Q: What is the definition of cryptocurrency, how do we account for it and why is there no accounting standard?
A: A cryptocurrency is an online-only asset tracked through a distributed ledger system, usually blockchain. The best-known example is bitcoin. Cryptocurrencies don’t have a central bank or government backing, but instead derive their trustworthiness from cryptography – that is, computer-based security algorithms. The value of cryptocurrencies derives from their scarcity, security, and lack of restrictions on transfer.
Some new companies and products are seeking enterprise funding through “Initial Coin Offerings”, in which units of a new cryptocurrency created by the company are sold to fund it, sometimes but not necessarily in exchange for ownership or control rights in the entity. These ICOs are high-risk as there is presently no regulation or protection for investors.
Cryptocurrencies fall short of the definition of cash and cash equivalents due to issues around their volatile valuation, low liquidity into regular currencies, and relatively small number of outlets that accept them. However they aren’t fundamentally different from other kinds of assets and as such no specific standard has been deemed necessary. For most businesses, they should be treated as a commodity (so as inventory or an intangible asset depending on the entity’s business model) and valued at initial cost less any impairments.
An entity that trades in bitcoin, or a “mining” company that operates hardware to run a cryptocurrency in exchange for some newly created ones, might instead account for their cryptocurrency holdings at fair value through profit and loss. Any entity with significant holdings or transactions should consider appropriate disclosures about their activities in this area.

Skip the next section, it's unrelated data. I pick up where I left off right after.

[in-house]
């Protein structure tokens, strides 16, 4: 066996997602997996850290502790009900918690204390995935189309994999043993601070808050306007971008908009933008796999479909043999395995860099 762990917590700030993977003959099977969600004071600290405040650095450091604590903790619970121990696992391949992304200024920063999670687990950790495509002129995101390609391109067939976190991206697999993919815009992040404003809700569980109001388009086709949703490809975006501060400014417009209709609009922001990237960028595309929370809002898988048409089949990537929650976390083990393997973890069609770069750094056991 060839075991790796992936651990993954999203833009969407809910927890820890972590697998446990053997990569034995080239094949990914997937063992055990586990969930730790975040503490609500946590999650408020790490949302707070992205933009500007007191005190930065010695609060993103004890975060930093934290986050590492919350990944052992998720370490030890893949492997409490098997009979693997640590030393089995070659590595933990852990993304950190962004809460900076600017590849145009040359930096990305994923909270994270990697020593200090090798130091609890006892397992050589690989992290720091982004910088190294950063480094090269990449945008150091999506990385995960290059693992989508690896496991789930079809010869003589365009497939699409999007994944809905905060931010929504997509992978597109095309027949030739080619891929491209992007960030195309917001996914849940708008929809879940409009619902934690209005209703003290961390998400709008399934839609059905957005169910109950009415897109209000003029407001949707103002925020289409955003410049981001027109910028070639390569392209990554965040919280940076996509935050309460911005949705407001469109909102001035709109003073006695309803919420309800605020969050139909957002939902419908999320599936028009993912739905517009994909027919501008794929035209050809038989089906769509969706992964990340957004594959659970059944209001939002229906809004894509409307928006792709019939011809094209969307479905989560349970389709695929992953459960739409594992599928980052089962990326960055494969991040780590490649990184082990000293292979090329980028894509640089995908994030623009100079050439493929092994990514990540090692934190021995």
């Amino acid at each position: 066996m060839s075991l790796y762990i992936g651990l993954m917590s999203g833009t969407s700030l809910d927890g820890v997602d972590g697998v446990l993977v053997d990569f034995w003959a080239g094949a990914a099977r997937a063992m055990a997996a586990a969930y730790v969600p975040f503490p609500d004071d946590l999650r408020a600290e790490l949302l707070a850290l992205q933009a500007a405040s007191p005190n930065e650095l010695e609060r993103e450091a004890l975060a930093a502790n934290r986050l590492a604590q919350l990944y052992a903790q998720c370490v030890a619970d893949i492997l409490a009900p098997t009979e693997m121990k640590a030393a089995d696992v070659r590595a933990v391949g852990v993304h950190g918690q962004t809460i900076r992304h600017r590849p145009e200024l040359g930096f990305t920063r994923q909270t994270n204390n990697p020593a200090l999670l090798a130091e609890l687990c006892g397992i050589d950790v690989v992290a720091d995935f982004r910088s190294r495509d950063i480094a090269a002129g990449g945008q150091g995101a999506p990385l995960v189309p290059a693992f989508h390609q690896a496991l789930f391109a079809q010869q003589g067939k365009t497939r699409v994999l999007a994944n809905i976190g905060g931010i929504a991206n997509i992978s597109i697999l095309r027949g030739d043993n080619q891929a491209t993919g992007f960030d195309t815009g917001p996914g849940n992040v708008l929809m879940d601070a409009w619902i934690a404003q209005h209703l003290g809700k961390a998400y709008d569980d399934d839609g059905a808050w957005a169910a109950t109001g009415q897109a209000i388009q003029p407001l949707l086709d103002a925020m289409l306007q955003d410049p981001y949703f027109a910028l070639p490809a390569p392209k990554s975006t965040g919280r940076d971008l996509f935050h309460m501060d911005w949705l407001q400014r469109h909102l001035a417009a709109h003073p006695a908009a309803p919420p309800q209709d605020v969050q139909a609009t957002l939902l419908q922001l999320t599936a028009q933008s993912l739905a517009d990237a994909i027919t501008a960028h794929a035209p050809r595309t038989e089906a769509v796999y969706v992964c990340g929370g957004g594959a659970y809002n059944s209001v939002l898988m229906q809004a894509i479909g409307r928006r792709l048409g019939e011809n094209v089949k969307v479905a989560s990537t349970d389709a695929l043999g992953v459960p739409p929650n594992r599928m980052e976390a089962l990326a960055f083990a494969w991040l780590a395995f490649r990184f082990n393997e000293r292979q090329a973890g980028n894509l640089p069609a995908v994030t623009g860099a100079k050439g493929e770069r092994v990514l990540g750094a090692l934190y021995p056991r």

David Lyford-Smith, technical manager, IT & the profession in ICAEW’s IT Faculty
Q: What do I need to know about auto-enrolment compliance?
A: Advising employers on pension scheme selection is not regulated investment advice so practitioners can do this without FCA authorisation or a DPB licence, but the regulatory position will depend upon all the circumstances of any given case. An unauthorised accountant can also have general discussions with employees on the different types of pension products available, but cannot discuss the merits or suitability of a specific pension contract, or recommend specific personal pension contracts.
The distinction between an employer and its employees may be a fine one, particularly in the case of micro-businesses. To mitigate the risk of inadvertently providing investment advice, you could specify in your engagement letter that any advice to an employer is provided to them in their capacity as an employer and not as an individual.
If you are helping clients write to staff about automatic enrolment and their rights, using letter templates (for example generated by payroll software) will help prevent you inadvertently giving investment advice. If a practice decides it is not sufficiently skilled to identify a suitable pension scheme, they may choose to use a Permitted Third Party (PTP). If the practice has a DPB Licence, it can effect introductions to the PTP and also comment on the advice given.